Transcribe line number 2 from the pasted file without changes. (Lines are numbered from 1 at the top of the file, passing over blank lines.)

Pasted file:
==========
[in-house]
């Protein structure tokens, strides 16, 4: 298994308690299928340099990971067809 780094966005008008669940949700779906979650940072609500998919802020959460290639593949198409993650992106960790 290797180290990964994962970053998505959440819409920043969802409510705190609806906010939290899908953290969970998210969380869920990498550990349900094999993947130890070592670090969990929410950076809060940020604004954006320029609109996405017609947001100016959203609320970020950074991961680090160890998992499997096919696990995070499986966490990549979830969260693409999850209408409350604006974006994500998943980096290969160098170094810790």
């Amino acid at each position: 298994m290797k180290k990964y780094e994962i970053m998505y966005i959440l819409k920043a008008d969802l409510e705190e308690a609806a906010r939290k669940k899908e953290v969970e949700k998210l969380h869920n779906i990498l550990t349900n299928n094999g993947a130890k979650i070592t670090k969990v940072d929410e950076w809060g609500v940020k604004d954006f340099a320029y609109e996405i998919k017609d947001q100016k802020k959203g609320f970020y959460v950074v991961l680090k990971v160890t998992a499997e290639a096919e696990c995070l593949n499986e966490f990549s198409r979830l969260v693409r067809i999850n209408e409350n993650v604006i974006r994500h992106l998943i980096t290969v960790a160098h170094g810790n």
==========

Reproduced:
């Protein structure tokens, strides 16, 4: 298994308690299928340099990971067809 780094966005008008669940949700779906979650940072609500998919802020959460290639593949198409993650992106960790 290797180290990964994962970053998505959440819409920043969802409510705190609806906010939290899908953290969970998210969380869920990498550990349900094999993947130890070592670090969990929410950076809060940020604004954006320029609109996405017609947001100016959203609320970020950074991961680090160890998992499997096919696990995070499986966490990549979830969260693409999850209408409350604006974006994500998943980096290969160098170094810790």